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Flashback Friday: Martin Luther King Day

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Ronald Reagan signs the bill making Martin Luther King Jr.’s birthday into a national holiday, as Coretta Scott King watches, Nov. 2, 1983, in Washington. From left are Vice President George Bush; Sen. Charles McCurdy Mathias (R-Md.); Mrs. King; Sen. Bob Dole (R-Kan.); Rep. Jack Kemp (R-N.Y.); Pres. Reagan; and Rep. Katie Hall (D-Ind.) (Photo Courtesy of AP Photo/Barry Thumma President )

By Christy Blevins

Dr. Martin Luther King Jr. Day hasn’t been celebrated as a federal holiday for a long time. In fact, the official bill dedicating MLK Jr. Day wasn’t signed and approved until 1983, and the first federal MLK holiday was not celebrated until Jan. 1986, almost 30 years ago.

We all know why we celebrate MLK Jr Day. We commemorate MLK’s leadership, his teachings of nonviolent action, and his push for civil rights, and his life. Celebrations on this day occur very similarly across time, but how did this day come about as a federal holiday?

It started on April 8, 1968, just four days after MLK was assassinated, when congressman John Conyers introduced the first legislation asking for a MLK Jr. Federal Holiday. In June of that same year, the very first memorial to Dr. King was built in Atlanta, GA. The King Center was founded to preserve Dr. King’s papers and teaching, and was also responsible for the first annual observance of his birthday in 1969. This was not a federal observance, but a local celebration.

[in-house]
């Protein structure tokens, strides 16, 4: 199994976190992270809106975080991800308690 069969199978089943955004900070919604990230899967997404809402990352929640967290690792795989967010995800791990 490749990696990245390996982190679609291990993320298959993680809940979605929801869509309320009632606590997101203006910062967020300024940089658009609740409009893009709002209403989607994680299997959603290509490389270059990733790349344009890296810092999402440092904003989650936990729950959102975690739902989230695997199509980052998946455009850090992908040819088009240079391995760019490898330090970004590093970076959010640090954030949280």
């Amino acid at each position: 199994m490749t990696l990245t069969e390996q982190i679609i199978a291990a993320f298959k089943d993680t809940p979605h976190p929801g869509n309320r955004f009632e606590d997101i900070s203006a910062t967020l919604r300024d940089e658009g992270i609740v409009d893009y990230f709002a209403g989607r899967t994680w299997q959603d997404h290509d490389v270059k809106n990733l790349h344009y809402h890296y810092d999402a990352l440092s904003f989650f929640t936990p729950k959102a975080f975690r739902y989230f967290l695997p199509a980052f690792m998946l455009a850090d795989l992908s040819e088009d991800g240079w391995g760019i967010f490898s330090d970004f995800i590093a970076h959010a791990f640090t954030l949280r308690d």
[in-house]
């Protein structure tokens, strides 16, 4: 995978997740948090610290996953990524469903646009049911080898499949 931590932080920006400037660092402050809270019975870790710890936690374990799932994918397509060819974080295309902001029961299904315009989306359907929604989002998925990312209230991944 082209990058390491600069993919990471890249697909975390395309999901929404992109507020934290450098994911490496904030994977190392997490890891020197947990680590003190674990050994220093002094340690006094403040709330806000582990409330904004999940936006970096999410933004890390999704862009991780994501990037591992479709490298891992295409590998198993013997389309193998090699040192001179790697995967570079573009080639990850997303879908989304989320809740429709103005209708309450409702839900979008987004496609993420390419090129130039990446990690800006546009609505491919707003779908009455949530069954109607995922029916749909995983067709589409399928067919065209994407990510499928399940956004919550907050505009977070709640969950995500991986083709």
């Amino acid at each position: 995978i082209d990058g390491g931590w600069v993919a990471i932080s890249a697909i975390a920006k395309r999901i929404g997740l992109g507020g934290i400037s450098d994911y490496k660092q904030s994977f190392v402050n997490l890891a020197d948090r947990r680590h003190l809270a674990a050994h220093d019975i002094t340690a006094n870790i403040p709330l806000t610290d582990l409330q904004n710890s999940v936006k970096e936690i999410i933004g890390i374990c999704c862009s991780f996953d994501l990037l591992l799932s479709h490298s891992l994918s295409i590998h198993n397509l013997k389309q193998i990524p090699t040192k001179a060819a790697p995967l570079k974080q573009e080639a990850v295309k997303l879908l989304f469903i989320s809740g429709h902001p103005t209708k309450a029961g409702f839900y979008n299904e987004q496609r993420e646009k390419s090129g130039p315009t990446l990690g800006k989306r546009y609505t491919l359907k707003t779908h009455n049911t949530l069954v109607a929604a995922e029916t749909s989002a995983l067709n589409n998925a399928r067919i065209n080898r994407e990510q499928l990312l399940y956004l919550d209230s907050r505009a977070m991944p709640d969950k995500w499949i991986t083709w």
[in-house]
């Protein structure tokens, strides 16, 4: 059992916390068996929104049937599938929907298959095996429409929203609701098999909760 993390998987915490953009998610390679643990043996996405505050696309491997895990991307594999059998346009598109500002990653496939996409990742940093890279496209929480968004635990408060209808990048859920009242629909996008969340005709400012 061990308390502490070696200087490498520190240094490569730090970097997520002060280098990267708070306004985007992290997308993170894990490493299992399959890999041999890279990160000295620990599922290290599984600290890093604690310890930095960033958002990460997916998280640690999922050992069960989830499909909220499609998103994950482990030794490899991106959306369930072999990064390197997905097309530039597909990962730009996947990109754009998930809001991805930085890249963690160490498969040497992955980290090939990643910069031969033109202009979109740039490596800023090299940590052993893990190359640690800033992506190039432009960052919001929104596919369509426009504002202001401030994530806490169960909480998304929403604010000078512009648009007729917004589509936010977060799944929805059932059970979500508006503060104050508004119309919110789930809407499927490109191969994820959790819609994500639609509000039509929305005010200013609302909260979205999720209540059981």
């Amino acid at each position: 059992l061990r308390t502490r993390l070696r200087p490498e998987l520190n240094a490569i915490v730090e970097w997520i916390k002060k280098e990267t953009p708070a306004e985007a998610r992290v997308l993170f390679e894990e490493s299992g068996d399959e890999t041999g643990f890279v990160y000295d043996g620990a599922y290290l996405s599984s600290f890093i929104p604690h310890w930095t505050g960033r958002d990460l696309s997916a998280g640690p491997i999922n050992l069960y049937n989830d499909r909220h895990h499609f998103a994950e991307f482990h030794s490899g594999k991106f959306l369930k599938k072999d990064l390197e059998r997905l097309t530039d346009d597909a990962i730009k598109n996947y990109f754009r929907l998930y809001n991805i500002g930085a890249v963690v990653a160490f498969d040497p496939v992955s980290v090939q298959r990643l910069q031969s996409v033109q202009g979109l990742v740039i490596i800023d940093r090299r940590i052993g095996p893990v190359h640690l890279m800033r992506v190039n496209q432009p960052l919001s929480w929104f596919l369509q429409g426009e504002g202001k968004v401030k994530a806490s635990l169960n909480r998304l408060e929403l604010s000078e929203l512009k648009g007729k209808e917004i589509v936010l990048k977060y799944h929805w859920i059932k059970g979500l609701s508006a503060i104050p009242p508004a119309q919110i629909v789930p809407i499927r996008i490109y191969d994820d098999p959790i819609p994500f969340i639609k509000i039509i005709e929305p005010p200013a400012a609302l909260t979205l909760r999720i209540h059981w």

Fast forward to 1973 when Illinois passed the first state King Holiday Bill, thus becoming the first state to legally recognize and celebrate the holiday. Illinois was followed by Massachusetts, Connecticut, and New Jersey in 1974 and ’75.  Not long after this did Mrs. Coretta Scott King push the King Center to begin organizing a nationwide campaign for the holiday, and although the petition finally moved through Congress committees, it was denied in the US House of Representatives by 5 votes.

Celebrations continued year after year in multiple states and throughout the nation without a federal holiday. In 1979, Stevie Wonder actually released the song “Happy Birthday” to celebrate Dr. King, and the song was also specifically made to push for a holiday and call out anyone who objected.

Speaking of objecting to the holiday, President Ronald Reagan came into office in 1981 and was vocally reluctant to support this idea. Luckily enough, Representative Hall of Indiana re-introduced the King Holiday Bill and in 1983 Reagan went against his long-standing objections and signed the bill that granted Dr. King an outstanding Honor. (Fun Fact: Only George Washington held this honor up until Dr. King.) His birthday was thus designated as a national holiday that has since then been celebrated on the third Monday in January.

So next year, in celebration of Dr. King, “flashback” to the history behind the bill, and the history of his life. The day is meant to celebrate his life and teachings and all he put forth, not just getting out of school (some) and getting a day off from work.